[Sidenote: The soothsayers.]
There was a class of prophets in those days called by a name which has been translated soothsayers. These soothsayers were able, as was supposed, to look somewhat into futurity—dimly and doubtfully, it is true, but really, by means of certain appearances exhibited by the bodies of the animals offered in sacrifices These soothsayers were consulted on all important occasions; and if the auspices proved unfavorable when any great enterprise was about to be undertaken, it was often, on that account, abandoned or postponed. One of these soothsayers, named Spurinna, came to Caesar one day, and informed him that he had found, by means of a public sacrifice which he had just been offering, that there was a great and mysterious danger impending over him, which was connected in some way with the Ides of March, and he counseled him to be particularly cautious and circumspect until that day should have passed.
[Sidenote: The hawks and the wren.]
The Senate were to meet on the Ides of March in a new and splendid edifice, which had been erected for their use by Pompey. There was in the interior of the building, among other decorations, a statue of Pompey. The day before the Ides of March, some birds of prey from a neighboring grove came flying into this hall, pursuing a little wren with a sprig of laurel in its mouth. The birds tore the wren to pieces, the laurel dropping from its bill to the marble pavement of the floor below. Now, as Caesar had been always accustomed to wear a crown of laurel on great occasions, and had always evinced a particular fondness for that decoration, that plant had come to be considered his own proper badge, and the fall of the laurel, therefore, was naturally thought to portend some great calamity to him.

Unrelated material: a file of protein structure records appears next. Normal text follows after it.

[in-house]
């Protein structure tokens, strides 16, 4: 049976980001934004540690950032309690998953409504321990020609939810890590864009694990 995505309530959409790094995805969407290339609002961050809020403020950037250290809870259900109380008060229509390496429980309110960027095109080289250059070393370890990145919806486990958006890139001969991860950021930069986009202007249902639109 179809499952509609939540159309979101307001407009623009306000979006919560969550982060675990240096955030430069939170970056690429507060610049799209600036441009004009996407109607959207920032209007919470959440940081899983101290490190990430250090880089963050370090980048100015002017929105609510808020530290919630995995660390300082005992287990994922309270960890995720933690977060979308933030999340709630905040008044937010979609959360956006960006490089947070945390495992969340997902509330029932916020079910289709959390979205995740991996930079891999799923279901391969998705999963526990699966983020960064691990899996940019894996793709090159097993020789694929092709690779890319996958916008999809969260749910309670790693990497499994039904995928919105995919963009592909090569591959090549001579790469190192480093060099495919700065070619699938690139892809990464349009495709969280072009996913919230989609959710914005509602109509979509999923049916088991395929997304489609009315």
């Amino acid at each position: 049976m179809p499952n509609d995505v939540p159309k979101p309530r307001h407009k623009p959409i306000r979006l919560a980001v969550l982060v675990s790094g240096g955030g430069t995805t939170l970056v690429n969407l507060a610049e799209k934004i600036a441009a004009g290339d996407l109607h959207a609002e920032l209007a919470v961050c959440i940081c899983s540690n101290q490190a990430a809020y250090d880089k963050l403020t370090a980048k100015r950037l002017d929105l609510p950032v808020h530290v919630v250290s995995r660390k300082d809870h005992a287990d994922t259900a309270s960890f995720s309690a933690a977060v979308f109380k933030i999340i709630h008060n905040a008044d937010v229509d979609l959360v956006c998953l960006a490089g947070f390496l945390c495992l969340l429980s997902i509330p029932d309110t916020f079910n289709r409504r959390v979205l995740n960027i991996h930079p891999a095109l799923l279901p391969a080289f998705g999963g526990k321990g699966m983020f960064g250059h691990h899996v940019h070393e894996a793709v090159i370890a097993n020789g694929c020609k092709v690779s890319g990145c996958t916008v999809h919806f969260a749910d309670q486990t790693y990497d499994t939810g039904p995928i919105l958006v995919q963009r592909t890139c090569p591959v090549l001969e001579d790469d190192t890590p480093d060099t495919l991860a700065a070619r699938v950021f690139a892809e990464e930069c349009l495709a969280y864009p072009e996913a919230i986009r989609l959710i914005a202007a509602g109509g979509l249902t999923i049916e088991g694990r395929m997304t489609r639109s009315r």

[Sidenote: Caesar’s agitation of mind.] [Sidenote: His dream.] [Sidenote: Calpurnia’s dream.] [Sidenote: The effect of a disturbed mind.]
The night before the Ides of March Caesar could not sleep. It would not seem, however, to be necessary to suppose any thing supernatural to account for his wakefulness. He lay upon his bed restless and excited, or if he fell into a momentary slumber, his thoughts, instead of finding repose, were only plunged into greater agitations, produced by strange, and, as he thought, supernatural dreams. He imagined that he ascended into the skies, and was received there by Jupiter, the supreme divinity, as an associate and equal. While shaking hands with the great father of gods and men, the sleeper was startled by a frightful sound. He awoke, and found his wife Calpurnia groaning and struggling in her sleep. He saw her by the moonlight which was shining into the room. He spoke to her, and aroused her. After staring wildly for a moment till she had recovered her thoughts, she said that she had had a dreadful dream. She had dreamed that the roof of the house had fallen in, and that, at the same instant, the